Ingredients

How to make it

  • Wash and grate the potatoes, without peeling any skin.
  • I much prefer to hand grate them, as I find the food processor makes shreds that are thicker than I like.
  • If you don’t mind this, be my guest and take short cut.
  • Working in batches if necessary, place about 2 cups of grated potato on a kitchen towel (flat fabric, no terrycloth) and twist over a bowl or sink to expel as much liquid as necessary.
  • Place the dried potato mixture in a clean and dry bowl and add 1/4 tsp salt per cup of grated potato.
  • Toss to mix.
  • The potatoes will brown if grated too far in advance.
  • It won’t change the taste, but it will change the color.
  • Just FYI.
  • Heat waffle iron and brush with oil before mounding with potatoes.
  • Close waffle iron and cook at least five minutes before checking.
  • Continue to cook until desired level of browning has occurred (can take up to 20 mins, depending on waffle iron and heat level).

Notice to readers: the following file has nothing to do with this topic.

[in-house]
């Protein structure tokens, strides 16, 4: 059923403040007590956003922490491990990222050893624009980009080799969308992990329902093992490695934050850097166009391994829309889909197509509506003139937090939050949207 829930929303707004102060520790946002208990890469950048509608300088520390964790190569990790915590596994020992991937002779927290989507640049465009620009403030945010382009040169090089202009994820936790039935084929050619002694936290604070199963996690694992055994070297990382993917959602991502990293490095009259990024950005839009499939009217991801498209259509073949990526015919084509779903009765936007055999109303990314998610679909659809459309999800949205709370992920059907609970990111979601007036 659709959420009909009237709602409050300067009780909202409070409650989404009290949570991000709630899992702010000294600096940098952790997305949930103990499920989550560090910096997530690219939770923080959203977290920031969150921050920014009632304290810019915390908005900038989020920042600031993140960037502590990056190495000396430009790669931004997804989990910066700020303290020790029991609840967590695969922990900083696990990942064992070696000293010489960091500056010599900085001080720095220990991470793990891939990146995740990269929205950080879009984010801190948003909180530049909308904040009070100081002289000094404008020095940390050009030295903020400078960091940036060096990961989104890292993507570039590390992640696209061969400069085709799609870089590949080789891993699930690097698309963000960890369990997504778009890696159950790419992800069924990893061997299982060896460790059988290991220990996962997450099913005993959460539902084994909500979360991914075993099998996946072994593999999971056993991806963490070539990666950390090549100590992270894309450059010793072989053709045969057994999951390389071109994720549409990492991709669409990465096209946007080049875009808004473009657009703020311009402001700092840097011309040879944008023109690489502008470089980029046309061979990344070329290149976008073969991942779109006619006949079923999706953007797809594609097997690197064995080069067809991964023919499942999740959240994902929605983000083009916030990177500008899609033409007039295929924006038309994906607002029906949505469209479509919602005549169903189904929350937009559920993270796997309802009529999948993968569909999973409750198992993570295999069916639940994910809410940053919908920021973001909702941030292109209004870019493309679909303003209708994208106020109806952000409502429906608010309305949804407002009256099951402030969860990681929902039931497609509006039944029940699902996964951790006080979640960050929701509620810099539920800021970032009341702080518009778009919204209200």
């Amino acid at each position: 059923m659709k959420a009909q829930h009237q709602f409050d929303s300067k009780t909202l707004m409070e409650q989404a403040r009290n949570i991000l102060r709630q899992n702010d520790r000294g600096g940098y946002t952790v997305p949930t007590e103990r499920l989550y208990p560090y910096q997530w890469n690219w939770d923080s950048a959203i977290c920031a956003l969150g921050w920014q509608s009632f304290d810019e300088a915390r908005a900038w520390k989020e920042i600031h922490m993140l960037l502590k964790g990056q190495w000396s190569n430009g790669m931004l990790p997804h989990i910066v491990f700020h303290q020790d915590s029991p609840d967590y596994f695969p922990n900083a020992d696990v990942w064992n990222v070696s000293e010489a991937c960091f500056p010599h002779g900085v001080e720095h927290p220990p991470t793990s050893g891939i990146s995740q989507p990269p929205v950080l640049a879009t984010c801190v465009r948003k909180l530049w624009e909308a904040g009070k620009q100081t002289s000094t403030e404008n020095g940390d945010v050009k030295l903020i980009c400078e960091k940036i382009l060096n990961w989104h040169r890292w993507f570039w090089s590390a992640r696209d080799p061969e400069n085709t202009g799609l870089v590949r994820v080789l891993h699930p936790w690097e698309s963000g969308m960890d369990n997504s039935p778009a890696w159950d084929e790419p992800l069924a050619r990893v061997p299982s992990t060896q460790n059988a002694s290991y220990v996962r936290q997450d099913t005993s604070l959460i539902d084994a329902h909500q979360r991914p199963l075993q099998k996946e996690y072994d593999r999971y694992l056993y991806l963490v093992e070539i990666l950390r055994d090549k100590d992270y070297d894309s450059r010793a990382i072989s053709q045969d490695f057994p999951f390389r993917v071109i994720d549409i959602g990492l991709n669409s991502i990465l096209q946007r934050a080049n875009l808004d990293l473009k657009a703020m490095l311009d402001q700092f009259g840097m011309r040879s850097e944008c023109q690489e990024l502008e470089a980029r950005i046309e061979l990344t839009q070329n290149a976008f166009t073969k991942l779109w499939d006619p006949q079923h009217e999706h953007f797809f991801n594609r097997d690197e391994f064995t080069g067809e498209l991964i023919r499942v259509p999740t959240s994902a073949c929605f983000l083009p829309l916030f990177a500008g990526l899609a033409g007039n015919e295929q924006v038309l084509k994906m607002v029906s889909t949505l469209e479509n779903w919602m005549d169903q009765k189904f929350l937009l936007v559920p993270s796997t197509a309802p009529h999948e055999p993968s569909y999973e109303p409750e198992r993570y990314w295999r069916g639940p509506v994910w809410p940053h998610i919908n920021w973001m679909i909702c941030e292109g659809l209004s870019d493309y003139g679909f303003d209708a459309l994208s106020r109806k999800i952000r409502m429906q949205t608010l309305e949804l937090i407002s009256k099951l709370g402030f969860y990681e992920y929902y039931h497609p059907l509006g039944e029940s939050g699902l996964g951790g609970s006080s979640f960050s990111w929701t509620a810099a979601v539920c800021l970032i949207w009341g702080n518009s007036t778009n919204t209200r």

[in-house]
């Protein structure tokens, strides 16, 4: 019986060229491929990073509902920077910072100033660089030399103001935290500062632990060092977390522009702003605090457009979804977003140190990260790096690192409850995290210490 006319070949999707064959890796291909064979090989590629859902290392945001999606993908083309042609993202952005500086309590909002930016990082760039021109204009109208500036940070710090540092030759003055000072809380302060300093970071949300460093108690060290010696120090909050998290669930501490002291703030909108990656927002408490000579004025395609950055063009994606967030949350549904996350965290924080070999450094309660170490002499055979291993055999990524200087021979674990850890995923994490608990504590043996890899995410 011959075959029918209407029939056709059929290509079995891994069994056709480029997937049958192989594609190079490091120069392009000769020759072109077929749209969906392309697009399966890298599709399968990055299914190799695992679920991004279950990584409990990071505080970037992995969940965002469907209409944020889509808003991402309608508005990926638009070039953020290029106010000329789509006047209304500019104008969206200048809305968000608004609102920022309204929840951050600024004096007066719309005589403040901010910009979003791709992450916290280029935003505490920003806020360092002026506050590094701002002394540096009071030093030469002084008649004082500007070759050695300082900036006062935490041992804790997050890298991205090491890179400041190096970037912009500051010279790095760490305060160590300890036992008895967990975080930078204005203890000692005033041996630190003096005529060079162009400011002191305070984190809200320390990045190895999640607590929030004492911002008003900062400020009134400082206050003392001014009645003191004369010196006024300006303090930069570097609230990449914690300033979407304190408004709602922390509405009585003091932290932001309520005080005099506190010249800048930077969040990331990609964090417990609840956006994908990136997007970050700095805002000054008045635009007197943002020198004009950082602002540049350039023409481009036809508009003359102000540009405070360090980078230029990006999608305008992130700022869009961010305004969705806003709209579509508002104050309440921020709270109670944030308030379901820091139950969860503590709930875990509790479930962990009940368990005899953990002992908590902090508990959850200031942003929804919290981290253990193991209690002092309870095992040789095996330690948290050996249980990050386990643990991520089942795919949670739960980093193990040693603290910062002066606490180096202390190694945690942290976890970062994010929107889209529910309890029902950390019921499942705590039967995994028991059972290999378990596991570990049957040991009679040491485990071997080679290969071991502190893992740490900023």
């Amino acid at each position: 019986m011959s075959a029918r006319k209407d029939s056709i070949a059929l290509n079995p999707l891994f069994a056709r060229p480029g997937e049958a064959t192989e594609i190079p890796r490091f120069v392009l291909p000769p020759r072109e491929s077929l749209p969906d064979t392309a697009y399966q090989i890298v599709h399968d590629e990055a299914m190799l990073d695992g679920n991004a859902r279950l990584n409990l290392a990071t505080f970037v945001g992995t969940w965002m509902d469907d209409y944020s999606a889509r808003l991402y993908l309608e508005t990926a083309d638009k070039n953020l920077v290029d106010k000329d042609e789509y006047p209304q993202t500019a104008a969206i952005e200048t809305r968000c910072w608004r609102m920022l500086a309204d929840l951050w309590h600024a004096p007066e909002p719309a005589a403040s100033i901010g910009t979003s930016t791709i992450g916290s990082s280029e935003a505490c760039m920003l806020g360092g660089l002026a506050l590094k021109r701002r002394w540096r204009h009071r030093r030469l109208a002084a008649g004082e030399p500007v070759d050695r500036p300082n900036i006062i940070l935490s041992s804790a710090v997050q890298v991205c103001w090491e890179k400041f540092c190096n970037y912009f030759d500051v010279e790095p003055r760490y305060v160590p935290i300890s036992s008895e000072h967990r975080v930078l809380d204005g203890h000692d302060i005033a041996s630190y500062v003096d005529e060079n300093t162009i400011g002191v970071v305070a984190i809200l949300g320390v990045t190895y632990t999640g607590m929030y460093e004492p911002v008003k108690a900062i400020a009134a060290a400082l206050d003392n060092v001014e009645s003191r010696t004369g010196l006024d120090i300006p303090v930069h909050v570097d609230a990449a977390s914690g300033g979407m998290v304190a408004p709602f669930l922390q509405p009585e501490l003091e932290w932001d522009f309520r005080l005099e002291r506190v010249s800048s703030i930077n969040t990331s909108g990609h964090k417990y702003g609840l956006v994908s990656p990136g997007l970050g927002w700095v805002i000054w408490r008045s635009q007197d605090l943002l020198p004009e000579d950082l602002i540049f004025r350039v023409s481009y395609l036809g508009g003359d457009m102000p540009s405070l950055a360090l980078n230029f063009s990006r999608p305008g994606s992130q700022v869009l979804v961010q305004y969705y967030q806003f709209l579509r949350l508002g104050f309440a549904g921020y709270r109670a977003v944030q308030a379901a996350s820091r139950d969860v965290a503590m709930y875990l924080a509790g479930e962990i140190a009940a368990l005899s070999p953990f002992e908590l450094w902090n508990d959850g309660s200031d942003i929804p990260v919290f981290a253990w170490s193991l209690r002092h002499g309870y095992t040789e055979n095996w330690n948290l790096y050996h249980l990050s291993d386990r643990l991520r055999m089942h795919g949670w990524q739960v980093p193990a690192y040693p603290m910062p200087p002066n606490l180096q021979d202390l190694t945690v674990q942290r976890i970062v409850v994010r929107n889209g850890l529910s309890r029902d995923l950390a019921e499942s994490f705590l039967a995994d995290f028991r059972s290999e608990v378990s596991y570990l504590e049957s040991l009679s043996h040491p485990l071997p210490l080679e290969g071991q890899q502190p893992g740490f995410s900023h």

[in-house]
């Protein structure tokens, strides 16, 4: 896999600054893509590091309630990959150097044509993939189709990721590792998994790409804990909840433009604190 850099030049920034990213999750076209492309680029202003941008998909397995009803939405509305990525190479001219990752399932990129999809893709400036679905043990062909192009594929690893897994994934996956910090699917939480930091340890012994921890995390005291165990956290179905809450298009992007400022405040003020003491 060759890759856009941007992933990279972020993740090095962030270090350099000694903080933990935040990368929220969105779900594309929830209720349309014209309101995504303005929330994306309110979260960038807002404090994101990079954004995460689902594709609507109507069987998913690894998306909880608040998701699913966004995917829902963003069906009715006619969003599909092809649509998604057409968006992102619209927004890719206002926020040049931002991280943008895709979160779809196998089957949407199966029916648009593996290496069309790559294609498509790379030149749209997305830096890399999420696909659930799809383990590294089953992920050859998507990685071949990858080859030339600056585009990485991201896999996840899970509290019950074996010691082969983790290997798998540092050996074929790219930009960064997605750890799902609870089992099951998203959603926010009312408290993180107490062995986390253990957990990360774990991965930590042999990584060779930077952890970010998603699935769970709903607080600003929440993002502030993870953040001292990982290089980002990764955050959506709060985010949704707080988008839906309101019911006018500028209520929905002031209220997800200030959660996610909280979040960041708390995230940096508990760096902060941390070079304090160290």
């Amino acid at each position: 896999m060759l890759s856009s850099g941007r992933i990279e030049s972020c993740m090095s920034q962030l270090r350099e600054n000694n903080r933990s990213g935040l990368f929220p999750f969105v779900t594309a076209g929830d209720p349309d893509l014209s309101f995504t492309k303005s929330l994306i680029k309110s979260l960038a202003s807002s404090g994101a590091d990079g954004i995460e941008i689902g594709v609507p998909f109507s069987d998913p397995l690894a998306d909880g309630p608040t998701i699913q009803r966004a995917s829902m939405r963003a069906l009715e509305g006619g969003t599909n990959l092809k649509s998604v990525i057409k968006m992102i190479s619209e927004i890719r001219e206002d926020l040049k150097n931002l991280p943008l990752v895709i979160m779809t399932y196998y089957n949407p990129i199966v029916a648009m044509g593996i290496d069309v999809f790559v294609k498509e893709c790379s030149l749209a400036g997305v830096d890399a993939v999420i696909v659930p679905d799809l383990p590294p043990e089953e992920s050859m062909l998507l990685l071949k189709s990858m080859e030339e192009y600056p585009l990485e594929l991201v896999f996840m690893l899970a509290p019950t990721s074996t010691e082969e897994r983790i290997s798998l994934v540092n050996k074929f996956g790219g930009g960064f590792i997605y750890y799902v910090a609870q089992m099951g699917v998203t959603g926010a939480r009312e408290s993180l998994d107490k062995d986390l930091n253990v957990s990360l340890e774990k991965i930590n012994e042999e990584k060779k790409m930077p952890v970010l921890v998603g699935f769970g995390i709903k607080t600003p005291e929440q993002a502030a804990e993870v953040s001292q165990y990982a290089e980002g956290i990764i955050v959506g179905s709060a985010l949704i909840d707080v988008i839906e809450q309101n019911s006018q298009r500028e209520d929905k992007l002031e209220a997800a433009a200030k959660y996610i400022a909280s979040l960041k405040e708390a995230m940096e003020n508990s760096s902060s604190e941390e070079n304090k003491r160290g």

• Remove from waffle iron and serve hot with a poached or fried egg.
  • ~ ~ ~ ~ ~ ~ ~ ~ ~
  • Grate potatoes (you don’t even need to peel them), squeeze out moisture, add salt, place in greased waffle iron, wait.
  • Make coffee, do the crossword, relax.
  • And get ready to be impressed with your waffle iron.
  • Just look at all those crispy nooks and crannies.
  • The waffle iron increases the surface area exponentially.
  • This is a good thing.
  • The one thing you do need to make sure of is that you squeeze as much moisture out of the potatoes as humanly possible.
  • If you have little kids around, this is a fun task to give them.
  • The drier the potatoes, the crispier the hash browns (it’s the same deal with latkes, I find).
  • And make sure to use a kitchen towel you don’t care about, because the potato water has a tendency to stain.
  • Then, mound them in your waffle iron, making sure to brush it with oil before you do.
  • And prepared to be delighted by all the crunchy crannies.
  • It will take a bit of time to achieve maximum crunch, but be patient.
  • It’s worth it.
  • I recommend serving them with a poached egg or two.
  • You can make them while the hash brown waffle cooks.
  • I’m still experimenting with seeing if they can be made ahead of time and toasted to reheat.
  • It seems if they are thick enough that works fine.
  • I’m imagining hash brown waffle brunches soon.

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